The Sabres announced their hire of Penguins Associate GM Jason Botterill today, ending week-long speculation that he had the job sewed up. All the Sabres were waiting for was the wrap up of Pittsburgh’s second round series, which ended last night with the Penguins casually ripping out Washington’s hearts yet again in a Game Seven. Here are some quick hits on Tim Murray’s replacement atop the Sabres:
He’s a former Sabre
Botterill was picked 20th overall in the 1994 draft, but never really took off as an NHLer, eventually settling as an above average AHLer. He spent his last three seasons in the league in Buffalo’s organization, mostly with the Rochester Americans, but did manage to get 36 games with the big club. His familiarity with the area likely helped him in the interview process, and it might portend good things for the Amerks, a team that has struggled in the past decade.
Terry Likes Pennsylvania
Botterill has spent the last ten years working for the Penguins, rising through the ranks from wonky salary cap and contracts work to a full-on associate GM with scouting responsibilities. While his business acumen – he got an MBA from the “Ivy of the Big Ten,” Michigan – may have swayed businessman Pegula, Botterill’s work with a premier organization from Terry’s home state also seems like another key factor. Anyone applying for a job with Pegula ought to put Pennsylvania as their home address, just in case.
Tim Murray was a Goner, and Russ is Meddling
The Buffalo News is reporting that the Penguins were asked about releasing Botterill for an interview before the team met with Tim Murray and officially fired him. Who made the call to the Penguins? None other than (*shaking my fist at the sky*) Team President Russ Brandon! So it seems that the firing of Murray wasn’t something that Pegula decided during his meeting with Murray, and that the wheels were in motion right after the season ended. Another great business-only move from the business-only team president Russ Brandon!
Despite All That, It’s a Good Hire
If Botterill were a more successful Sabre, this would seem like a fan-placating “bring a former player back” move. If the Penguins weren’t so good, Pegula’s Pennsylvania fixation would seem weird. And the Russ Brandon thing, well, that makes me uneasy no matter what. But Botterill is highly regarded in hockey circles and was one of the better candidates out there.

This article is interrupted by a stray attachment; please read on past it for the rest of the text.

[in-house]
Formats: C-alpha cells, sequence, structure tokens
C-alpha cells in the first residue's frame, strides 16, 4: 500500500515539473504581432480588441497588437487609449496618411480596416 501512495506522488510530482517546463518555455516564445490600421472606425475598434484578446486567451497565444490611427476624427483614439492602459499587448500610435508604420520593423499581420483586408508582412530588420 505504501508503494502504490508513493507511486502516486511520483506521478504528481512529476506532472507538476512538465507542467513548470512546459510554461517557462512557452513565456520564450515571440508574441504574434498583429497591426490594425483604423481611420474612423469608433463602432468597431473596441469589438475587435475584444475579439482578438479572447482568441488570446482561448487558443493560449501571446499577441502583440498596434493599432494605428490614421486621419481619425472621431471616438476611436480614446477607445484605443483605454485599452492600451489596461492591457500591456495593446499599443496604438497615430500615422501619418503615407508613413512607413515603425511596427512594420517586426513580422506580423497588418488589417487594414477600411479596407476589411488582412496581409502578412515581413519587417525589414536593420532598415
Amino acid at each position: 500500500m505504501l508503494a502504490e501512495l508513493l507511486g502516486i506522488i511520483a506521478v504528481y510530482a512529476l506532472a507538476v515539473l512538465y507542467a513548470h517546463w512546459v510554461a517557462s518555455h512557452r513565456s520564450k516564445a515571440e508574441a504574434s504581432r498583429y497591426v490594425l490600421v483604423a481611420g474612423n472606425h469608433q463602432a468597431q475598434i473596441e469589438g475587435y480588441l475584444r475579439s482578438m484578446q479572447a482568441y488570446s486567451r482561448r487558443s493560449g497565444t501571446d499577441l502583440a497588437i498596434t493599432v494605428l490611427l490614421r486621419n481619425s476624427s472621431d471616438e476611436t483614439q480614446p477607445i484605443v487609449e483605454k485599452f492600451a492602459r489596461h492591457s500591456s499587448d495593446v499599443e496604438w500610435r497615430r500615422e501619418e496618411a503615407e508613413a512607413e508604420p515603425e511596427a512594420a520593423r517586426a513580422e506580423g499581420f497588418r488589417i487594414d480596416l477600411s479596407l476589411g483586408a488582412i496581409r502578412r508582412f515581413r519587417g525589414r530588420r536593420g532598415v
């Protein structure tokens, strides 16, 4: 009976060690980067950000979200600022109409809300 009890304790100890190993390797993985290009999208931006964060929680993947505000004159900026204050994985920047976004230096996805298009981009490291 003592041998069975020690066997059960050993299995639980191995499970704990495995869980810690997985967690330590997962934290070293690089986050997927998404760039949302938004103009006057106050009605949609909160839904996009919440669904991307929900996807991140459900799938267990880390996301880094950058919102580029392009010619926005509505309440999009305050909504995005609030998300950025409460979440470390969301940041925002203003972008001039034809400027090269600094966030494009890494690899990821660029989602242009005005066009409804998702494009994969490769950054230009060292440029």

To anyone saying that anyone could win Stanley Cups with Sidney Crosby, Evgeni Malkin, and a bunch of plugs, well, no, they couldn’t – the team underwent a significant transformation over the past couple of seasons, committing to speed and emphasizing quality up and down the roster. This seems to be the way the league is moving, so it’s good to get one of the architects of one of the more successful teams of this era.
Tim Murray seemed to want to build an LA Kings East, a team that surrounded skill with big, “tough to play against” guys in the bottom six. That made the Sabres a by and large slow team, especially when combined with Dan Bylsma’s breakout system. I think Botterill will swing the other way, prioritizing speed and skill across the roster, which, if it doesn’t work immediately, will at least be exciting.
The To-Do List
Get some defensemen. That’s really going to be the most important thing for Botterill to tackle as he takes the reins. The Penguins have been able to build up a pretty good D-corps, even if they’re struggling a bit this postseason with the absence of Kris Letang. If Botterill targets the same type of defensemen that the Penguins have collected – mobile guys who can make a tape-to-tape breakout pass or lead the rush on their own – the Sabres will be in good shape. Otherwise, Botterill will have to decide if he wants to keep Robin Lehner, Murray’s pet project, in goal, and find some more depth for the forward group.
Two seasons ago, the Penguins had Crosby and Malkin and decided to trade for Phil Kessel, which gave them three scary scoring lines come playoff time. The Sabres have 5 solid forwards in Eichel, O’Reilly, Kane, Reinhart and, if healthy, Okposo. Either Alex Nylander steps up, Tyler Ennis returns to form (as we say every offseason) or the Sabres go and get another top-end forward. When you can spread those guys around the lineup and surround them with cheap, fast, and oftentimes young talent, you’re in business.
The draft is coming up soon; that, along with some early free-agent / entry level contract signings, will be our first indication of the direction Botterill wants to take this franchise as it attempts to make the step to playoff contender.